Aksa Turns Focus to Asia as Turkish Power Company Plans SaleBy
Energy firm plans global expansion as Turkey economy struggles
Company is in talks with investors to sell up to 49% stake
Aksa Enerji Uretim AS, the second-largest independent energy producer in Turkey, is in talks to sell a stake to investors as it considers building power plants in Asia to counter slowing growth in its home market. The stock gained the most in 11 months.
The company is in talks with three international financial investors, one from the U.S. and two from the Persian Gulf, to sell a stake of as much as 49 percent, Chief Executive Officer Cuneyt Uygun said in an interview in Istanbul on Wednesday.
“We are still in disagreement with those potential investors over the valuation of contracts in our African business,” he said. “To facilitate any stake sale from the main African operation or from the sub-units for each country there, we have reorganized our operations in the continent under special purpose vehicles set up in the Netherlands.”
Negotiations on a stake sale comes as the company sets up teams to explore the potential of Vietnam, Laos, Philippines and Cambodia, and plans to build a 500 megawatt gas-fired power plant in Indonesia, which needs 35,000 megawatts of additional power capacity in five years, the CEO said. Aksa, majority owned by founder Kazanci family, with a 16.6 percent stake held by Goldman Sachs Group Inc., is looking at Asia as its expansion drive in Africa starts generating cash.
The stock rose as much as 7.2 percent, the most on an intraday basis since Aug. 9, before paring gains to trade 3.2 percent up at 3.89 liras as of 3:47 p.m. in Istanbul on Thursday. The shares have advanced 31 percent this year, giving Aksa Enerji a market value of 2.4 billion lira ($662 million).
The company has been selling wind and hydropower assets in Turkey to help repay debt after the lira’s 19 percent depreciation against the dollar over the past 12 months caused its liabilities to surge to almost eight times its earnings before interest, tax, depreciation and amortization.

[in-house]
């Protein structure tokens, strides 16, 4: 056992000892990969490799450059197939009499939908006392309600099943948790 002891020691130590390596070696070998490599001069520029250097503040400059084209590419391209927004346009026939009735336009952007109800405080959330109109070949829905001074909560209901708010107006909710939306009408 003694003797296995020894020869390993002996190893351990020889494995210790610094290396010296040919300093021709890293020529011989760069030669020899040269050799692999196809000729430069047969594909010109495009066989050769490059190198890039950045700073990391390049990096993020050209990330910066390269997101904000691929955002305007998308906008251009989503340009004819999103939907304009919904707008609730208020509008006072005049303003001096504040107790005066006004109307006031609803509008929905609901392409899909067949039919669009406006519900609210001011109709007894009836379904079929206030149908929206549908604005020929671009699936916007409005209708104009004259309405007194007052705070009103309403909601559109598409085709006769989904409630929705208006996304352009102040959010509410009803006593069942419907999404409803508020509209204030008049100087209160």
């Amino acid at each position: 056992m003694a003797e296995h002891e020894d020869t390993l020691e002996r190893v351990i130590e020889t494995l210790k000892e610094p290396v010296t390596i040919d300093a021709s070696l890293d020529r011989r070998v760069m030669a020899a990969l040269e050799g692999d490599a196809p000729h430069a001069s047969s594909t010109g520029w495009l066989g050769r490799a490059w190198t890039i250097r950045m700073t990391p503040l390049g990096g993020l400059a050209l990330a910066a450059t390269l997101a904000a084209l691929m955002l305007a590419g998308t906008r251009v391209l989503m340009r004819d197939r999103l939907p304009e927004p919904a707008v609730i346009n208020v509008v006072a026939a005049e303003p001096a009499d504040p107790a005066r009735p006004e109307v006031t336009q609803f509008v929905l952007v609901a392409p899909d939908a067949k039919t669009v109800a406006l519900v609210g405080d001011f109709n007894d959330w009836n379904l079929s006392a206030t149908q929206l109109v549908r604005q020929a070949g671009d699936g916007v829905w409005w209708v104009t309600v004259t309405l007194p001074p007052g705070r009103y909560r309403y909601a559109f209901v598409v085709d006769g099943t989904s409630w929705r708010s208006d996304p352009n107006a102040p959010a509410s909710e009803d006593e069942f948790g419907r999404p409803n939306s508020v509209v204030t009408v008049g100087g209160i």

“Our aim is to modify our business plan to become a global energy company instead of a local one,” Uygun said. “That’s why we developed the model to dismantle idle power plants in Turkey to re-assemble them in Africa, which desperately needs emergency electricity. We can now build power plants in Asian markets.”
The sales of 340 megawatts of power assets worth $409 million to Turkish investors Guris Holding AS, Fernas Enerji Elektrik Uretim AS and Borusan EnBW Enerji AS in the past year will cut Aksa’s debt-to-Ebitda ratio to 3.2 by the end of this year, Uygun said.
Aksa has contracts to generate 426 megawatts from power plants in Ghana, Madagascar and Mali this year with a total $250 million investment, he said. The operations will boost the company’s Ebitda to $187 million this year from $144 million at the end of 2016, Uygun said. Africa will make up 75 percent of the company’s earnings this year and 29 percent of its sales, according to a company presentation on its website.
The company may expand further in Africa. It’s in negotiations with several other countries including Cameroon, Tanzania, Gabon and Equatorial Guinea, which have gas resources but limited power investments, Uygun said.
The Kazanci family will get back the stake held by Goldman Sachs in April as part of a loan agreement to raise its holdings to 78 percent, he said.
— With assistance by Tugce Ozsoy